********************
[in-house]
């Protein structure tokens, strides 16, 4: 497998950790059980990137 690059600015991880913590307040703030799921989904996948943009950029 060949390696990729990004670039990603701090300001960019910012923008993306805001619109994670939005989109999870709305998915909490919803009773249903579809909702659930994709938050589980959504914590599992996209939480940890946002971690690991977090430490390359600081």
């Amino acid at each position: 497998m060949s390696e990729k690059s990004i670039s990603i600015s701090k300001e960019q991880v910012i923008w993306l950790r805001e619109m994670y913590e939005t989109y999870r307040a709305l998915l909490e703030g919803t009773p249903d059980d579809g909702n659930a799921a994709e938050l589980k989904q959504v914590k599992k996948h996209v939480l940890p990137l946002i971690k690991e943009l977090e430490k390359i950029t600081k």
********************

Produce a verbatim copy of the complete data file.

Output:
[in-house]
């Protein structure tokens, strides 16, 4: 497998950790059980990137 690059600015991880913590307040703030799921989904996948943009950029 060949390696990729990004670039990603701090300001960019910012923008993306805001619109994670939005989109999870709305998915909490919803009773249903579809909702659930994709938050589980959504914590599992996209939480940890946002971690690991977090430490390359600081």
């Amino acid at each position: 497998m060949s390696e990729k690059s990004i670039s990603i600015s701090k300001e960019q991880v910012i923008w993306l950790r805001e619109m994670y913590e939005t989109y999870r307040a709305l998915l909490e703030g919803t009773p249903d059980d579809g909702n659930a799921a994709e938050l589980k989904q959504v914590k599992k996948h996209v939480l940890p990137l946002i971690k690991e943009l977090e430490k390359i950029t600081k």